‘The Unicorn Project’ turns DevOps into a rebellion

One thing is certain in DevOps: There is no formula, no silver bullet, no cadre of consultants who can make it take off in a business.

Instead, enterprise implementation is left to a grassroots movement, ideally paired with top-down support from leadership. 

The 2013 novel, “The Phoenix Project,” tackled the complexities of DevOps in a fictional environment, highlighting what leadership has to contend with when overhauling an organization and making room for technology potential.

Gene Kim, author of “The Unicorn Project”

Gene Kim

Co-author Gene Kim is back with a solo sequel, “The Unicorn Project,” out Tuesday. The novel follows a developer, Maxine, as she and a group of rebels work cross department lines to save the lagging auto parts supplier Parts Unlimited, which is facing investor pressure and is continuously out-maneuvered by more tech-savvy competitors in the changing retail landscape. 

Kim is an author, researcher and founder of IT Revolution, which produces the DevOps Enterprise Summit and conducts research projects and publishes for the DevOps community. Kim was also the founder of software company Tripwire and served as CTO for 13 years. 

CIO Dive spoke with Kim about why he wrote a sequel for “The Phoenix Project,” the need to remain technical and the role feature freezes play in big tech.

This interview has been lightly edited for clarity and brevity.

CIO DIVE: What was your biggest motivation for writing “The Unicorn Project”? 

GENE KIM: A couple of things. One is, I learned so much since writing “The Phoenix Project” and a lot of it was through studying these transformations of technology leaders at the DevOps Enterprise Summit. These tales of rebellion, courageous leaders out to overthrow an ancient powerful, unjust order — people who want to do things the way that we’ve done it for 30 to 40 years.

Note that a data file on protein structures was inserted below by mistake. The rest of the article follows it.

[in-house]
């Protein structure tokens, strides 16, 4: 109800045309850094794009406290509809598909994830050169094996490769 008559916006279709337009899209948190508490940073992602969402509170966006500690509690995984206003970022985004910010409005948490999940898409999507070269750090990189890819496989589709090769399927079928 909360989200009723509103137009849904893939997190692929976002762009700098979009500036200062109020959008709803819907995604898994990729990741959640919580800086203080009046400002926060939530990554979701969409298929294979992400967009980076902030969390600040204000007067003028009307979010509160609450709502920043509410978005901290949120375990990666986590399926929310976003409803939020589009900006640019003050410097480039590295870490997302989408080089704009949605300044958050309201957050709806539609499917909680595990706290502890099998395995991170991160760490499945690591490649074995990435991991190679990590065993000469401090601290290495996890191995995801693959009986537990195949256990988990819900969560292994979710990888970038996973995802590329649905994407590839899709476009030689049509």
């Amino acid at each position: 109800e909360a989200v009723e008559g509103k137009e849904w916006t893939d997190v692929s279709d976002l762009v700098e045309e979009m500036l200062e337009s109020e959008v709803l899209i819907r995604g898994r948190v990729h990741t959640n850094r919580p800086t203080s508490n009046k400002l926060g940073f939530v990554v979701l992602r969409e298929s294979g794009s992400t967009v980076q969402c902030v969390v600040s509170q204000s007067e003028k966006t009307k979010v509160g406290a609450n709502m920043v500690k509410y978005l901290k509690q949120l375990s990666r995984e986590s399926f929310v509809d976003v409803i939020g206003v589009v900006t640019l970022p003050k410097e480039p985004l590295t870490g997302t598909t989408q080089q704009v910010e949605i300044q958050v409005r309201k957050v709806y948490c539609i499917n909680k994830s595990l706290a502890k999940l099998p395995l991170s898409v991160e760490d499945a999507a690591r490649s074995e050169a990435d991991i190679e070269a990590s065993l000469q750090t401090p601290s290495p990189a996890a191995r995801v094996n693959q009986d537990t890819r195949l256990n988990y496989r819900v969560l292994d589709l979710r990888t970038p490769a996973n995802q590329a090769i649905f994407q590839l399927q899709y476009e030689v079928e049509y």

The book is really inspired by and dedicated to that community. But there’s also these other kind of things I want to explore. One was, there’s all these invisible structures that are required to make developers productive. … Maxine wants to do the right thing but she can’t do anything despite her amazing kung fu and skills and persuasive abilities.

Everything she wants to do is blocked by process and approvals and committees, security and compliance and change management, etc. …

Another thing is that just like the DevOps movement, they identified this huge problem [of] how do we get code from where it is to where it needs to go, which is in production. … Data is trapped in data warehouses and systems of record were so expensive to do queries, you can’t ever get it out. And it’s difficult to get to where it needs to go, which is the hands of developers and the daily work. … In the age of data now, that’s super important.

The other thing that I really [wanted] to hit on was, I think there’s ambiguity about what leaders need to do to support the transformation. Even willing allies, what is really helpful and what does the opposition really look like? And I love it that the villain Sarah comes back with powerful allies and even Chris, the VP of R&D, turns out to be a very weak character that was always having to be towed along. 

Are there businesses able to do feature freezes to catch up on tech debt? Is that possible in the wild? 

KIM: I would say every tech giant has. Amazon, eBay has been for years until after the late 90s, shoring up the site just to keep the site up.